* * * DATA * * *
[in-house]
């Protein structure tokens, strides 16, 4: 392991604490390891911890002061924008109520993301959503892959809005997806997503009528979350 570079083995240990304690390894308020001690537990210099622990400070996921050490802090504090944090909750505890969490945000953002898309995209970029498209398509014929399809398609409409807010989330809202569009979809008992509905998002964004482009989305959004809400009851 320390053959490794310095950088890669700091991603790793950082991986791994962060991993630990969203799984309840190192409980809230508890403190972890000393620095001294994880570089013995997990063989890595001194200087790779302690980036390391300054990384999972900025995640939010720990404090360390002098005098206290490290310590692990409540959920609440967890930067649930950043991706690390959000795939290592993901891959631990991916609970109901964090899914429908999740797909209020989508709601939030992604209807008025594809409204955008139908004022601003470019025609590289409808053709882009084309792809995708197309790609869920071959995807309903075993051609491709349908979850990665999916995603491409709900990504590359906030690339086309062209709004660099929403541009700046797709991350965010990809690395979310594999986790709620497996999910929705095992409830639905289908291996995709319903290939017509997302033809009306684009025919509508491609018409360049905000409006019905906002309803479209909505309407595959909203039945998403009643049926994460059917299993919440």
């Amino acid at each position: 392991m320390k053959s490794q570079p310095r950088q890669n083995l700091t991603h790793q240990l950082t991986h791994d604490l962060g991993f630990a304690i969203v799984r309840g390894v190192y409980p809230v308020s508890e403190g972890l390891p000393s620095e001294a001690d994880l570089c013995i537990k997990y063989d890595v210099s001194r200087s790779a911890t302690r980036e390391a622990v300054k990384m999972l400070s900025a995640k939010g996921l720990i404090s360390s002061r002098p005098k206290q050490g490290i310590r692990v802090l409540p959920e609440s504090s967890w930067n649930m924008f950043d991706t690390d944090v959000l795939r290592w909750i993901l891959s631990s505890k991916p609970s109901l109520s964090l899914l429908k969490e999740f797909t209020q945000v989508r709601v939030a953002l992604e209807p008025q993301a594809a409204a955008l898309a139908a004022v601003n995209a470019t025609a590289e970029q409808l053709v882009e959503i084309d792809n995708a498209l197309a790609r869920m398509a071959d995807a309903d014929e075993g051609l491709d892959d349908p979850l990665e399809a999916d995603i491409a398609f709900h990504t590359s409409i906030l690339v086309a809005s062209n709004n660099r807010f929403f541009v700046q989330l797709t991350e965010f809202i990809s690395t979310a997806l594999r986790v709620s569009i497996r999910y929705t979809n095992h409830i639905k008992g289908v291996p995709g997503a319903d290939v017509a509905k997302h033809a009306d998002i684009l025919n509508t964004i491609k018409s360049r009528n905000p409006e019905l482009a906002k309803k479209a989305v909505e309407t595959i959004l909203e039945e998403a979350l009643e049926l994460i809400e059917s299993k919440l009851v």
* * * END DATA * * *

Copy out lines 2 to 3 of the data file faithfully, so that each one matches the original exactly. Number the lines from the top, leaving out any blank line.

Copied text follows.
């Protein structure tokens, strides 16, 4: 392991604490390891911890002061924008109520993301959503892959809005997806997503009528979350 570079083995240990304690390894308020001690537990210099622990400070996921050490802090504090944090909750505890969490945000953002898309995209970029498209398509014929399809398609409409807010989330809202569009979809008992509905998002964004482009989305959004809400009851 320390053959490794310095950088890669700091991603790793950082991986791994962060991993630990969203799984309840190192409980809230508890403190972890000393620095001294994880570089013995997990063989890595001194200087790779302690980036390391300054990384999972900025995640939010720990404090360390002098005098206290490290310590692990409540959920609440967890930067649930950043991706690390959000795939290592993901891959631990991916609970109901964090899914429908999740797909209020989508709601939030992604209807008025594809409204955008139908004022601003470019025609590289409808053709882009084309792809995708197309790609869920071959995807309903075993051609491709349908979850990665999916995603491409709900990504590359906030690339086309062209709004660099929403541009700046797709991350965010990809690395979310594999986790709620497996999910929705095992409830639905289908291996995709319903290939017509997302033809009306684009025919509508491609018409360049905000409006019905906002309803479209909505309407595959909203039945998403009643049926994460059917299993919440």
């Amino acid at each position: 392991m320390k053959s490794q570079p310095r950088q890669n083995l700091t991603h790793q240990l950082t991986h791994d604490l962060g991993f630990a304690i969203v799984r309840g390894v190192y409980p809230v308020s508890e403190g972890l390891p000393s620095e001294a001690d994880l570089c013995i537990k997990y063989d890595v210099s001194r200087s790779a911890t302690r980036e390391a622990v300054k990384m999972l400070s900025a995640k939010g996921l720990i404090s360390s002061r002098p005098k206290q050490g490290i310590r692990v802090l409540p959920e609440s504090s967890w930067n649930m924008f950043d991706t690390d944090v959000l795939r290592w909750i993901l891959s631990s505890k991916p609970s109901l109520s964090l899914l429908k969490e999740f797909t209020q945000v989508r709601v939030a953002l992604e209807p008025q993301a594809a409204a955008l898309a139908a004022v601003n995209a470019t025609a590289e970029q409808l053709v882009e959503i084309d792809n995708a498209l197309a790609r869920m398509a071959d995807a309903d014929e075993g051609l491709d892959d349908p979850l990665e399809a999916d995603i491409a398609f709900h990504t590359s409409i906030l690339v086309a809005s062209n709004n660099r807010f929403f541009v700046q989330l797709t991350e965010f809202i990809s690395t979310a997806l594999r986790v709620s569009i497996r999910y929705t979809n095992h409830i639905k008992g289908v291996p995709g997503a319903d290939v017509a509905k997302h033809a009306d998002i684009l025919n509508t964004i491609k018409s360049r009528n905000p409006e019905l482009a906002k309803k479209a989305v909505e309407t595959i959004l909203e039945e998403a979350l009643e049926l994460i809400e059917s299993k919440l009851v």